A Financial Times Best Politics Book of 2012
“A splendid account…highly compelling.”—The Wall Street Journal
“Impressive…a significant contribution to historical scholarship… Simply for giving us this lucid account, Mazower deserves our gratitude. But Governing the World is also an intriguing read because of the strong argument he places within it: that it may be that this grand idea, with all its variants, is coming to an end.”—Paul Kennedy, Financial Times
“Fascinating…A well-articulated, meticulously supported study.” —Kirkus Reviews
“Mark Mazower has strengthened his claim to be the preeminent historian of a generation…On rare occasions, a work of history emerges that not only fundamentally refashions our understanding of the past, it enables us to reassess the present and, with luck, influence our future. I advise everyone who is concerned about our precarious situation to learn from and absorb Mazower’s remarkable achievement.”—Misha Glenny
“A dramatic, novel account of ideas and institutions in collision with hard realities. Indispensable also for its full and subtle account of American policies since 1917, always with a fine touch for the hitherto neglected person or little noticed moment that illuminates historic processes. Profound, relevant, and morally instructive—and a pleasure to read.”—Fritz Stern
Director of the Center for International History at Columbia University, award-winning author Mazower seems good and ready to discuss world government from the post-Napoleonic era forward. Go for it, history fans.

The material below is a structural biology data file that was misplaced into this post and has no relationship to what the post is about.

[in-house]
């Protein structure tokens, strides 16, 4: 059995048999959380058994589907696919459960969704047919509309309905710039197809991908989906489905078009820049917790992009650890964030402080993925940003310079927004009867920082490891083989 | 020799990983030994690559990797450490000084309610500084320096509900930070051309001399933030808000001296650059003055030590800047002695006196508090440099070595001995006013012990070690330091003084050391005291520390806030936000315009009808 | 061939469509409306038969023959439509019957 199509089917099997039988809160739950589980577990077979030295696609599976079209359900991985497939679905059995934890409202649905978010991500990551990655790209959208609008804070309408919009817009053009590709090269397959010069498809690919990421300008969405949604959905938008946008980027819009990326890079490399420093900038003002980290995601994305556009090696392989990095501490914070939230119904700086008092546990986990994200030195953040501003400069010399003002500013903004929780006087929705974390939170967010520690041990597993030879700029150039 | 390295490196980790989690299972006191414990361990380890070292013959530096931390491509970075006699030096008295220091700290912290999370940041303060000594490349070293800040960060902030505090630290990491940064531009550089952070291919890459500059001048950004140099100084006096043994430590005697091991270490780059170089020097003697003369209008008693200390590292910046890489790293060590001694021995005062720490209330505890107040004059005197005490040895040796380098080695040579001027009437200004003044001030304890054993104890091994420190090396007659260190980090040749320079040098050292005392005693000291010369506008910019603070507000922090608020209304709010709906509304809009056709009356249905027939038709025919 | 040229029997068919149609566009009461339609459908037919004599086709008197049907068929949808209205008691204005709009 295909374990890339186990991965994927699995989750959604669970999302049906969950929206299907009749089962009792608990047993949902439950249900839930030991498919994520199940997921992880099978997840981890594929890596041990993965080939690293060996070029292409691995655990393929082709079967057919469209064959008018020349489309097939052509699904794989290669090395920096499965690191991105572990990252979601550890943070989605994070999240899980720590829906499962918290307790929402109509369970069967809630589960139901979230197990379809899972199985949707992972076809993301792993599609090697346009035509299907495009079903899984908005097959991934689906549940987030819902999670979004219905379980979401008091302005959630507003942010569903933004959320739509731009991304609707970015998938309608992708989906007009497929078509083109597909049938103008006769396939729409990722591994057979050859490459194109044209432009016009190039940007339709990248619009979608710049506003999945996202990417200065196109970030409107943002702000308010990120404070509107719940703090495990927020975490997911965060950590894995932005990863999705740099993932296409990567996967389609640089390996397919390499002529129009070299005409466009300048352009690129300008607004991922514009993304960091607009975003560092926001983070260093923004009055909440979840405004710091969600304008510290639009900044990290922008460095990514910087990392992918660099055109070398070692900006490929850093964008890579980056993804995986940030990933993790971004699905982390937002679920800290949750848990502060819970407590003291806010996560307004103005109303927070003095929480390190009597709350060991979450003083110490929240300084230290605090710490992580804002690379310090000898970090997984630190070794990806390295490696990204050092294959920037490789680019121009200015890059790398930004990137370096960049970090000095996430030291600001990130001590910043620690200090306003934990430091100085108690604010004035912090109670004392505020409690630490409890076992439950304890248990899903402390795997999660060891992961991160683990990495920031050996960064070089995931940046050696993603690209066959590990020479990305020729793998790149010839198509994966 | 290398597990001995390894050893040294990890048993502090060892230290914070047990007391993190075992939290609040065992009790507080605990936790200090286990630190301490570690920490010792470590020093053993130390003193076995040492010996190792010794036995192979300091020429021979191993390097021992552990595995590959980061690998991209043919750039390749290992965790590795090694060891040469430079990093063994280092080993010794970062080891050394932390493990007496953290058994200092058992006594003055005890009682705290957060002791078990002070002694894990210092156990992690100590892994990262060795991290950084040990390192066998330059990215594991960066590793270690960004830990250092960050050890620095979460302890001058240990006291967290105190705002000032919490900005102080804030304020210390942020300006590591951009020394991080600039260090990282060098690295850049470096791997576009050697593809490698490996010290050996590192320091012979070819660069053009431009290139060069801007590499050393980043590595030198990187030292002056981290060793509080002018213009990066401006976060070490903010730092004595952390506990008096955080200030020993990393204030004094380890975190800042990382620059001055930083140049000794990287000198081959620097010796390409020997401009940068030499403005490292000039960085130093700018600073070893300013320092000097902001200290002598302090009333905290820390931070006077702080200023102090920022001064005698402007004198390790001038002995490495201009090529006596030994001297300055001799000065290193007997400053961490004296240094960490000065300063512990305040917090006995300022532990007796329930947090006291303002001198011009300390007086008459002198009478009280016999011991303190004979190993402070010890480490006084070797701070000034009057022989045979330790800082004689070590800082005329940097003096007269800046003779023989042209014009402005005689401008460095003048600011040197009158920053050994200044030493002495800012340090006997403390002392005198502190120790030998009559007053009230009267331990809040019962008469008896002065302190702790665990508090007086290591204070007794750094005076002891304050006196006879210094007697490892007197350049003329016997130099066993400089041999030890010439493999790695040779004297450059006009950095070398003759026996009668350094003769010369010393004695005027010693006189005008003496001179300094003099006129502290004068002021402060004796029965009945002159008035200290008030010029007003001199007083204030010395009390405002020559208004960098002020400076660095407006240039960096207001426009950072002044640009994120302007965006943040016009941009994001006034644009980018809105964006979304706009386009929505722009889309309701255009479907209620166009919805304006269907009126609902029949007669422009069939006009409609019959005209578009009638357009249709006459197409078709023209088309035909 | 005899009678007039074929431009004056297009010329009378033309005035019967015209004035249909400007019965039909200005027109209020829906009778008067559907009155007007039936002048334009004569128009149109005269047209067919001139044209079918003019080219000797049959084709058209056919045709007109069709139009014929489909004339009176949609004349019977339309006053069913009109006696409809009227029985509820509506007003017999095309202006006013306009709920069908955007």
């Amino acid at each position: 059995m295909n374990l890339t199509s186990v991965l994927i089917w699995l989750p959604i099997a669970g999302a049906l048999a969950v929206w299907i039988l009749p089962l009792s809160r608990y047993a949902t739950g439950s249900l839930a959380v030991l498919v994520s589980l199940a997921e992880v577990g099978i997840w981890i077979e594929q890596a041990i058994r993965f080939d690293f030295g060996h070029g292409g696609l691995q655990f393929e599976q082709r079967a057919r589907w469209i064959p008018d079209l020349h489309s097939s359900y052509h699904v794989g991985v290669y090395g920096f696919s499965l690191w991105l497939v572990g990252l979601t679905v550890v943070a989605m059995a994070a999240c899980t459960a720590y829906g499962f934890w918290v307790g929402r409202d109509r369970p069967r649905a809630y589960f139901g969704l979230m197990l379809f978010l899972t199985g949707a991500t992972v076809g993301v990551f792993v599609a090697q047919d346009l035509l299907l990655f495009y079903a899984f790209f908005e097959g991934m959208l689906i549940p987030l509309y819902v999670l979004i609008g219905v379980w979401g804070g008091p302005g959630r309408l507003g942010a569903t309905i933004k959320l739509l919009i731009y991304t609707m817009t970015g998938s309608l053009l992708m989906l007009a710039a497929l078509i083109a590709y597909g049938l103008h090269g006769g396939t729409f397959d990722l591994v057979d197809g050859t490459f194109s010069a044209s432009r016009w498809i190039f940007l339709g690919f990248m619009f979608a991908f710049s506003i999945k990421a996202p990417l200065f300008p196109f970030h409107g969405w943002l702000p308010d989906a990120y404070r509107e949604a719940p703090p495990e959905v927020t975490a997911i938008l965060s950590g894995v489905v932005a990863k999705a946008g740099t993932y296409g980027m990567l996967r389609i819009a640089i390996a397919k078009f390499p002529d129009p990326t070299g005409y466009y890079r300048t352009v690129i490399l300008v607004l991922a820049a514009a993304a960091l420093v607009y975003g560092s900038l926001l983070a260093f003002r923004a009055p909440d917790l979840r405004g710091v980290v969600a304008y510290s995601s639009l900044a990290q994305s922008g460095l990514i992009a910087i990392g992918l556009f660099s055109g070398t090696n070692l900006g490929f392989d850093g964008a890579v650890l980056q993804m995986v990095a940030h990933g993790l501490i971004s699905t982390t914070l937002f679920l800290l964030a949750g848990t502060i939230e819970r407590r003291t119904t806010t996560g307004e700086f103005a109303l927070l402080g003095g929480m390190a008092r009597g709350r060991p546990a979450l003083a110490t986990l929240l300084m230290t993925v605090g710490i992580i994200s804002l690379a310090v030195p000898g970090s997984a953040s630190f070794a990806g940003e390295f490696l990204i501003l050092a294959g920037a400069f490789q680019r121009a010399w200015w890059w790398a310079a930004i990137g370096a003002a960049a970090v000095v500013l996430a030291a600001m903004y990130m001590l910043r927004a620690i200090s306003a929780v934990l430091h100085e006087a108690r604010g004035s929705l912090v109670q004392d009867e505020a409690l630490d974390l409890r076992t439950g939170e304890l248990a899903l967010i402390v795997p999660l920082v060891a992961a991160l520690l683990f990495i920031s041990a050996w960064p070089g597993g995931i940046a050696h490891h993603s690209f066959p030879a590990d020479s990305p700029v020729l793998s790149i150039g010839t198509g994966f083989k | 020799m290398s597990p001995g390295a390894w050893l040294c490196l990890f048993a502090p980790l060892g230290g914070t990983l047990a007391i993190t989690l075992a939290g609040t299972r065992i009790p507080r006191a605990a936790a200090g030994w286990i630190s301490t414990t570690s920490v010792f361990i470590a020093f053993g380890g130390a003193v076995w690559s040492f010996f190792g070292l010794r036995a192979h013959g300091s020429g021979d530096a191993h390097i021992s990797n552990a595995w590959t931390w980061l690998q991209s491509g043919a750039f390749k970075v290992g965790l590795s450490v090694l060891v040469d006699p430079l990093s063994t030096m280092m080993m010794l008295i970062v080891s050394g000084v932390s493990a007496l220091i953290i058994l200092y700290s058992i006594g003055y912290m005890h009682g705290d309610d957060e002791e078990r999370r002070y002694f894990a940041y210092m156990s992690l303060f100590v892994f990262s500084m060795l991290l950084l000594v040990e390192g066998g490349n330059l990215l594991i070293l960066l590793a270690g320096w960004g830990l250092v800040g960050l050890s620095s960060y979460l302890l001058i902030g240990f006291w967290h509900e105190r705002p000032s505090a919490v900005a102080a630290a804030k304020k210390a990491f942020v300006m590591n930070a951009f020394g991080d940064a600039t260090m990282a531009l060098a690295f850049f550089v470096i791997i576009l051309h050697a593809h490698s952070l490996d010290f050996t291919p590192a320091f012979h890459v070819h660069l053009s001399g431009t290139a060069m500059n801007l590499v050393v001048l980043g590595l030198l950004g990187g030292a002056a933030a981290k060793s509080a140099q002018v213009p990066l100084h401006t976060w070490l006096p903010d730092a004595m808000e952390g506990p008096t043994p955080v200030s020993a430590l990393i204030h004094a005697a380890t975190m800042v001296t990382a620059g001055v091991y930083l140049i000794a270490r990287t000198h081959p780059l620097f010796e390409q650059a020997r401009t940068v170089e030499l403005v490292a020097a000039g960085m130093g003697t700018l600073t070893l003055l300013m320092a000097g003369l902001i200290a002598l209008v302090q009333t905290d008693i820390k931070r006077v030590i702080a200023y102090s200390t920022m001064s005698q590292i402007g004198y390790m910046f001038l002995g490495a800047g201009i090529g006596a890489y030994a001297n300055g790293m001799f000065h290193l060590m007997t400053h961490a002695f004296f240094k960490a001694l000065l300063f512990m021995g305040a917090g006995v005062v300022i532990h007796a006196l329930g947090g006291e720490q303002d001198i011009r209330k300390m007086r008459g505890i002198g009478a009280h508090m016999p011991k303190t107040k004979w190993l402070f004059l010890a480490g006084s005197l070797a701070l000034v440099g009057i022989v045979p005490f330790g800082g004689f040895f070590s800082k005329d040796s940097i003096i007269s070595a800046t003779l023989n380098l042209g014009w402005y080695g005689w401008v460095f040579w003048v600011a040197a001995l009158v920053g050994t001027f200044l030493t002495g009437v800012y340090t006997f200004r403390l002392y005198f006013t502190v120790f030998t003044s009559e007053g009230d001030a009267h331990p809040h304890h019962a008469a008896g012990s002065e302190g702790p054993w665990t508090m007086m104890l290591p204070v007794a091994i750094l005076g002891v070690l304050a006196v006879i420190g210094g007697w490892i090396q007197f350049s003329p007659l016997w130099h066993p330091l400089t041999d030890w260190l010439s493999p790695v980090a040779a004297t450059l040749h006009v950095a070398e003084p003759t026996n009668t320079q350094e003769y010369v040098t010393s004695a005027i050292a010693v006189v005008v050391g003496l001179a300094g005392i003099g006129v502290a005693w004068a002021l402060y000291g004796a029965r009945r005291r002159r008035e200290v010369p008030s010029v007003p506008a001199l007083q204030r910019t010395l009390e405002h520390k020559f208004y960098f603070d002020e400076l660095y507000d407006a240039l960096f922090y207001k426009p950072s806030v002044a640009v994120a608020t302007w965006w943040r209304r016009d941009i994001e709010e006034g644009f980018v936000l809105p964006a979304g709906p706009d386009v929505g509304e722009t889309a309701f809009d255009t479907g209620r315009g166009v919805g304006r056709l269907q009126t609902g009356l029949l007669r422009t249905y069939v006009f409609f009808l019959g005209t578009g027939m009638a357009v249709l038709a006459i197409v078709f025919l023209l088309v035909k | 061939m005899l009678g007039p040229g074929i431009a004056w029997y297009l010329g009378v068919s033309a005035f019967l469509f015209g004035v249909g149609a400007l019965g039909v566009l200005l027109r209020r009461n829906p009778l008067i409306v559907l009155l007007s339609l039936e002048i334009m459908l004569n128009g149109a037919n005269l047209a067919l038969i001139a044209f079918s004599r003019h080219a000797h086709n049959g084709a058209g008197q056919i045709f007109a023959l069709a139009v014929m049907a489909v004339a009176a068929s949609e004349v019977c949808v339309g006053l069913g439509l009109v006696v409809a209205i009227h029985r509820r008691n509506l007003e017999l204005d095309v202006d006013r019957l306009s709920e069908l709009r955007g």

Mazower (History/Columbia Univ. Hitler's Empire: How the Nazis Ruled Europe, 2008, etc.) explores the evolution of internationalism. The idea is essentially a Western creation, originating from the "Concert of Europe" in 1815 by the great powers in the wake of Napoleon's defeat, and marking an important effort to keep sovereigns in check and create a more just "brotherhood" of nations. While the "Big Four" nations (Austria, Russia, Britain and Prussia) were more interested in policing revolutionary insurrections and restoring the principles of monarchy, they still recognized that there was too much at stake not to work together at "fundamental rules of the game." Avoiding lawlessness and anarchy was the impulse, and many leaders sought to embrace the promotion of a law of nations and universal peace. Mazower considers some fascinating mid-19th-century currents flowing from the international groundswell--e.g., in futuristic literature (foreshadowing H.G. Wells), the peace movement, free trade, Giuseppe Mazzini's influential notion of nationalism, communism, the founding of the Red Cross, the arbitration movement and the hope that science could develop universal humanitarian standards. After tracing the early strands of internationalism, Mazower moves into the modern's era complex convergence of political and economic factors in forging what Mikhail Gorbachev called a "new world order." The peacetime League of Nations, despite its failures, would "marry the democratic idea of a society of nations with the reality of Great Power hegemony." Finally, Mazower brings us to the present, as a European union has been achieved, but has been driven by a "bureaucratic elite" with little sense of "principles of social solidarity and human dignity," except perhaps by noted philanthropists. A well-articulated, meticulously supported study.